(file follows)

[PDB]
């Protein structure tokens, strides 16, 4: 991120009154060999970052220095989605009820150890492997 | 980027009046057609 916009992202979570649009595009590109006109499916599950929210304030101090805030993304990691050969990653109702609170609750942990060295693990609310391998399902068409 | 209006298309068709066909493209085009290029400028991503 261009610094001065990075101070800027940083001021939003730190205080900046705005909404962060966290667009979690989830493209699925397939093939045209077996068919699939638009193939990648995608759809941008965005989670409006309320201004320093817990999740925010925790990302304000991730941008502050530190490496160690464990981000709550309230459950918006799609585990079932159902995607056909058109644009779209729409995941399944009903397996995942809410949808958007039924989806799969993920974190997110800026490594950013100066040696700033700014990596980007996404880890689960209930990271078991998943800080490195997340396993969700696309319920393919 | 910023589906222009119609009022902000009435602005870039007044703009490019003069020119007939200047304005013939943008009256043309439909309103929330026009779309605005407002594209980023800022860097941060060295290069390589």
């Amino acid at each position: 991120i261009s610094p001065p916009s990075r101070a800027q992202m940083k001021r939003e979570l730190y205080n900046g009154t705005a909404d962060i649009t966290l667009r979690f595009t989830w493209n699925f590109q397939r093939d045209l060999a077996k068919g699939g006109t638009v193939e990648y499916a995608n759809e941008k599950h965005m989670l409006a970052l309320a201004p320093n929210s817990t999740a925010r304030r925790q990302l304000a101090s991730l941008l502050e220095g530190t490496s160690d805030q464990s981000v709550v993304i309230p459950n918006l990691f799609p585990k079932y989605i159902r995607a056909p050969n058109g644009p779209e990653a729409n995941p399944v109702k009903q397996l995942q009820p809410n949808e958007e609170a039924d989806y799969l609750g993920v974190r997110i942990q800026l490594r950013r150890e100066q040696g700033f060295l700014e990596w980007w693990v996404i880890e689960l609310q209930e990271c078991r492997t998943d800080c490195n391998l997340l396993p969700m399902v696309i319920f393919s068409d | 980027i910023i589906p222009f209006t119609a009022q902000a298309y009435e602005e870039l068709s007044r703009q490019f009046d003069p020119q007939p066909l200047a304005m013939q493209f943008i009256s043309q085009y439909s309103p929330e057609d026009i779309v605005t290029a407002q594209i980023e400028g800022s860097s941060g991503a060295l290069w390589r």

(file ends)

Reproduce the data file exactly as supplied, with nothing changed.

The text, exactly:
[PDB]
């Protein structure tokens, strides 16, 4: 991120009154060999970052220095989605009820150890492997 | 980027009046057609 916009992202979570649009595009590109006109499916599950929210304030101090805030993304990691050969990653109702609170609750942990060295693990609310391998399902068409 | 209006298309068709066909493209085009290029400028991503 261009610094001065990075101070800027940083001021939003730190205080900046705005909404962060966290667009979690989830493209699925397939093939045209077996068919699939638009193939990648995608759809941008965005989670409006309320201004320093817990999740925010925790990302304000991730941008502050530190490496160690464990981000709550309230459950918006799609585990079932159902995607056909058109644009779209729409995941399944009903397996995942809410949808958007039924989806799969993920974190997110800026490594950013100066040696700033700014990596980007996404880890689960209930990271078991998943800080490195997340396993969700696309319920393919 | 910023589906222009119609009022902000009435602005870039007044703009490019003069020119007939200047304005013939943008009256043309439909309103929330026009779309605005407002594209980023800022860097941060060295290069390589």
């Amino acid at each position: 991120i261009s610094p001065p916009s990075r101070a800027q992202m940083k001021r939003e979570l730190y205080n900046g009154t705005a909404d962060i649009t966290l667009r979690f595009t989830w493209n699925f590109q397939r093939d045209l060999a077996k068919g699939g006109t638009v193939e990648y499916a995608n759809e941008k599950h965005m989670l409006a970052l309320a201004p320093n929210s817990t999740a925010r304030r925790q990302l304000a101090s991730l941008l502050e220095g530190t490496s160690d805030q464990s981000v709550v993304i309230p459950n918006l990691f799609p585990k079932y989605i159902r995607a056909p050969n058109g644009p779209e990653a729409n995941p399944v109702k009903q397996l995942q009820p809410n949808e958007e609170a039924d989806y799969l609750g993920v974190r997110i942990q800026l490594r950013r150890e100066q040696g700033f060295l700014e990596w980007w693990v996404i880890e689960l609310q209930e990271c078991r492997t998943d800080c490195n391998l997340l396993p969700m399902v696309i319920f393919s068409d | 980027i910023i589906p222009f209006t119609a009022q902000a298309y009435e602005e870039l068709s007044r703009q490019f009046d003069p020119q007939p066909l200047a304005m013939q493209f943008i009256s043309q085009y439909s309103p929330e057609d026009i779309v605005t290029a407002q594209i980023e400028g800022s860097s941060g991503a060295l290069w390589r």